Pacific shrimp: Biologists keep an eye on warmer water

Oregon pink shrimp trawlers wound up with a harvest of 26.85 million pounds for their 2019 season. Those are the preliminary numbers from PacFIN, and at ex-vessel prices of 74 cents per pound, fleet revenues crunch out to $19.94 million.
As predicted, the 2019 season came in with lower production than the 2018 season, in which the fleet of 64 trawlers put in its third best season on record with 35.8 million pounds and ex-vessel revenues of $26.9 million. Ex-vessel prices averaged 68 cents per pound in 2018.
The mix of age 1 and age 2 shrimp dovetailed in the 2018 fishery and drove the number of harvestable shrimp upward. Biomass modeling had predicted a strong showing of age ones, and they came through.
This year, it was a strong representation of 2-year-olds that drove the fishery, according to Scott Groth, the pink shrimp and south coast shellfish project leader with the Oregon Department of Fish and Wildlife, in Charleston.
“There were more 2-year-olds this year, and the 1-year-olds were a little shy, which brought the biomass down a bit.”
Groth adds that it took longer trips and longer tows to load up the boats than in years past.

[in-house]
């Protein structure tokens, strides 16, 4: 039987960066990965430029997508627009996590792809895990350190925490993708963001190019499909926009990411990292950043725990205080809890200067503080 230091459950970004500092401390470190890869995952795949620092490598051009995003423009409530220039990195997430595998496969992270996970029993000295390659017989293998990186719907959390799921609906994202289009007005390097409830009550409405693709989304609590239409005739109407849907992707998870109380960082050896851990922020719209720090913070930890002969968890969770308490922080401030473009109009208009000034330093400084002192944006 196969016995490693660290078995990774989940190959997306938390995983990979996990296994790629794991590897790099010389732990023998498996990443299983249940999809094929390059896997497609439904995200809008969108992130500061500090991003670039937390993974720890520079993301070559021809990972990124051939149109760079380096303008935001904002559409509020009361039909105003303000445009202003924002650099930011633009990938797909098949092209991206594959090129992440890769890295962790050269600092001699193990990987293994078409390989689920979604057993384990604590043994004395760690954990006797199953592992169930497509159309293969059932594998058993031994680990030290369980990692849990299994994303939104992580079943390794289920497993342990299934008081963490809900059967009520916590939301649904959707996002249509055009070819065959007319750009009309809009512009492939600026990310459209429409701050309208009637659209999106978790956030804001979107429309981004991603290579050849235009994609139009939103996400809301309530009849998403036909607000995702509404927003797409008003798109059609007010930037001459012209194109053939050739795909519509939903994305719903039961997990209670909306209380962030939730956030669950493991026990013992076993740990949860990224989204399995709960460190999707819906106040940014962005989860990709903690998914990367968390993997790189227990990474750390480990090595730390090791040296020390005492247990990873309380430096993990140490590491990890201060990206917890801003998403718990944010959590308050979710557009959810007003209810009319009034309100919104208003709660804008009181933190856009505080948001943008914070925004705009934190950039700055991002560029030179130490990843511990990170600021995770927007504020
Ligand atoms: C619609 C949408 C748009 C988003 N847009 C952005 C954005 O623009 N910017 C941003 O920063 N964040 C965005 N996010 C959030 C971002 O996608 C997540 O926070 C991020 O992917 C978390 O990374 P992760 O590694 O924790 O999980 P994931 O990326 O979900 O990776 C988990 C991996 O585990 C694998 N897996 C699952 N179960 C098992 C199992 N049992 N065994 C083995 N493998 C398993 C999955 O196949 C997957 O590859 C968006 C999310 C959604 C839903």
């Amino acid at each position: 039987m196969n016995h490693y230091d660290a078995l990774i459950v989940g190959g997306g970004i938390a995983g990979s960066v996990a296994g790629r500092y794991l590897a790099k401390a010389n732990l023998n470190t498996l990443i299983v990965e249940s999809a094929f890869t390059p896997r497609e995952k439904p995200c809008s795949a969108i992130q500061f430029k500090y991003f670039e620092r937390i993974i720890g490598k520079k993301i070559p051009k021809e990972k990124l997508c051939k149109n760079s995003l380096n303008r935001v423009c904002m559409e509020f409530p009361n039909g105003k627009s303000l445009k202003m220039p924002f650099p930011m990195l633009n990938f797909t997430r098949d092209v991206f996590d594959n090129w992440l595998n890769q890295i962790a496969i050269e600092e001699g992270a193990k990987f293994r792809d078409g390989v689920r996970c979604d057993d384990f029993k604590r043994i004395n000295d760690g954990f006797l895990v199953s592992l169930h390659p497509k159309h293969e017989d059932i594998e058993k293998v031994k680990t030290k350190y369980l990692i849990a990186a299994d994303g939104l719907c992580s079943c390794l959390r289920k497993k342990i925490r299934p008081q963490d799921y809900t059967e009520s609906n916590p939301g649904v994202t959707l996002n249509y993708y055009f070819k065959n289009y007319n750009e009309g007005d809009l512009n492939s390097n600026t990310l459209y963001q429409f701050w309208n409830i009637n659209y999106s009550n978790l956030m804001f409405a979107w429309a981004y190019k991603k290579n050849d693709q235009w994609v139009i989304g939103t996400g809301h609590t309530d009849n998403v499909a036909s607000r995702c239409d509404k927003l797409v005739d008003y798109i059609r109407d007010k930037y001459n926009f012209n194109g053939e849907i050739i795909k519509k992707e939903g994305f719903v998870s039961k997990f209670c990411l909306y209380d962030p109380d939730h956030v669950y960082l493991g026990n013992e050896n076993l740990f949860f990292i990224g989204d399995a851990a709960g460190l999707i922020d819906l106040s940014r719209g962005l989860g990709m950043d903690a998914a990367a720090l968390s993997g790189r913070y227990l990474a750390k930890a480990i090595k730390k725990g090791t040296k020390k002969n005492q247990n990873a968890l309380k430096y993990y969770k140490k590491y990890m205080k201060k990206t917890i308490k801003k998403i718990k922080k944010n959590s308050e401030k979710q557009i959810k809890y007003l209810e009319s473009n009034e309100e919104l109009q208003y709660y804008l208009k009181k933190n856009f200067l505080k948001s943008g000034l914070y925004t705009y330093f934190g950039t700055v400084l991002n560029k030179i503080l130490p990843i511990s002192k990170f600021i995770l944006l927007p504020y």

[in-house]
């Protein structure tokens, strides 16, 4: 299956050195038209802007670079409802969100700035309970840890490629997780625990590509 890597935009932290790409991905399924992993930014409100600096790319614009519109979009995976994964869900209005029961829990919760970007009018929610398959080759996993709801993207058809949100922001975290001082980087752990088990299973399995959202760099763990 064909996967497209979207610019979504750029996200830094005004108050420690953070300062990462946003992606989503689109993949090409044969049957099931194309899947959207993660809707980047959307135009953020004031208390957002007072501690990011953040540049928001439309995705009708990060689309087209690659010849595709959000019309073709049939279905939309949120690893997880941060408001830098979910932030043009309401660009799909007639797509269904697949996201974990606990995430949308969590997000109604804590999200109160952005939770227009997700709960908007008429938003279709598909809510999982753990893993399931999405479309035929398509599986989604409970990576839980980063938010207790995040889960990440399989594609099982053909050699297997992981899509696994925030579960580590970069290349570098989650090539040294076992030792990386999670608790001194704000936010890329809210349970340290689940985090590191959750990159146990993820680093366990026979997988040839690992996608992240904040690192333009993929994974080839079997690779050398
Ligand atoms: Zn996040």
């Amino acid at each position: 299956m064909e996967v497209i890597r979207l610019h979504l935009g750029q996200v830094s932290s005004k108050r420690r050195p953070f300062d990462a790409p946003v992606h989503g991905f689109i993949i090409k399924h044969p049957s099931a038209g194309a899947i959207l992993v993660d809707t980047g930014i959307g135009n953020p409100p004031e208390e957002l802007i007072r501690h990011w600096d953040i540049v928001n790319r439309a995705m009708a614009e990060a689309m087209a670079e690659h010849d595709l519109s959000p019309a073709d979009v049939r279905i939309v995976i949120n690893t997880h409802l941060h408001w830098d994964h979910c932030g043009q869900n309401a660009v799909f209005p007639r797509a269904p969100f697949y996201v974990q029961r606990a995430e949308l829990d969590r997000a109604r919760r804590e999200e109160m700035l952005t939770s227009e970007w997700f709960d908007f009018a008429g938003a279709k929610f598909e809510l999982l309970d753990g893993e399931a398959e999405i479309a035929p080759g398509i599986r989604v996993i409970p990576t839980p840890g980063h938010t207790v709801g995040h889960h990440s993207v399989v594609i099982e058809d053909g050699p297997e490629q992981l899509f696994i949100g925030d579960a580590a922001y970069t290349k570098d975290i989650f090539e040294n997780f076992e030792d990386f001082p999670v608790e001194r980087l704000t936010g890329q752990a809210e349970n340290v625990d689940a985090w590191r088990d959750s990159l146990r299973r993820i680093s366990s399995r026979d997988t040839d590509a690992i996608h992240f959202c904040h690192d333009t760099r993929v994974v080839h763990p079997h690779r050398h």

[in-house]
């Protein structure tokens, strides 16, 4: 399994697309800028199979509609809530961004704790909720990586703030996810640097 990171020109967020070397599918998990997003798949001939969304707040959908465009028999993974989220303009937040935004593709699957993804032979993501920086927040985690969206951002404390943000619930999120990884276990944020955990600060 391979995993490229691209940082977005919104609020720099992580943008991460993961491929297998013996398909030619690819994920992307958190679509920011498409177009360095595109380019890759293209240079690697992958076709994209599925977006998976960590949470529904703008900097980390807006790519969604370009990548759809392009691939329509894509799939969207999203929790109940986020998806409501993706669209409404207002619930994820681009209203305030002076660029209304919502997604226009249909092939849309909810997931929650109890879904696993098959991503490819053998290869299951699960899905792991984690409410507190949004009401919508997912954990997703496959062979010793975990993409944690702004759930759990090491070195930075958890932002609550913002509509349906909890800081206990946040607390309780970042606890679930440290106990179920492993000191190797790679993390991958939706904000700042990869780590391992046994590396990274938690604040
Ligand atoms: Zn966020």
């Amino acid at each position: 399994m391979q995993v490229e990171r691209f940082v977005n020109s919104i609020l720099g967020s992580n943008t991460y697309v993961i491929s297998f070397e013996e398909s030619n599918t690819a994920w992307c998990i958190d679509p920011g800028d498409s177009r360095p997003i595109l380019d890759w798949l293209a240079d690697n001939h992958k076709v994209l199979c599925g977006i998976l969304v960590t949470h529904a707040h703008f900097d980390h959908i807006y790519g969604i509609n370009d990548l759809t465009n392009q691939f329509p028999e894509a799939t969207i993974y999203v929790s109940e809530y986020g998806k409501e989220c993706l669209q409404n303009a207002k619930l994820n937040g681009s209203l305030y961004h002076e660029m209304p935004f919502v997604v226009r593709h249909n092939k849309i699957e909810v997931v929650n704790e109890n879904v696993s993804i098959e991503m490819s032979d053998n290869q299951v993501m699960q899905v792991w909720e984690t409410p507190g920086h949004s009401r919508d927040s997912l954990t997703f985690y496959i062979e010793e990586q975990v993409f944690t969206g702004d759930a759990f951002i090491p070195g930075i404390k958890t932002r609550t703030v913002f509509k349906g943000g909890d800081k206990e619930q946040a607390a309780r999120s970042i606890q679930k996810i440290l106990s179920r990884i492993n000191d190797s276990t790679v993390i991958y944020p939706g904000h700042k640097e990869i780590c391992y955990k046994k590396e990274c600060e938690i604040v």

“They had to work a lot harder to get what they got,” he says.
Among environmental factors that determine the strength of baby shrimp recruiting into the fishery, northerly winds cause upwelling and bring cooler waters near the coast, a combination that’s favorable for survival and growth. Weather patterns in 2015 and ’16 brought warm waters, less upwelling and mediocre shrimp production. Waters cooled in 2017 and ’18 but warmed toward El Niño conditions again this past season.
As for what’s in store for the 2020 season, which begins April 1 and runs until Oct. 31, Groth says that like others, he could only guess until more data comes in the new year. As a note of optimism, he says fishermen reported a few age-zeros showing up toward the end of the year.
As a bonus for the trawlers this year, Groth wrote a grant and received funding from NOAA to buy each of the participating vessels a case of LED lights, which are affixed to the lead ropes of trawls to drive eulachon away to avoid bycatch. This year, 77 vessels participated in the Oregon fishery, but Growth said the grant gave out lighting (at $1,000 per case) to more than 100 vessels working the waters of Oregon, Washington and California.

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Charlie Ess is the North Pacific Bureau Chief for National Fisherman.

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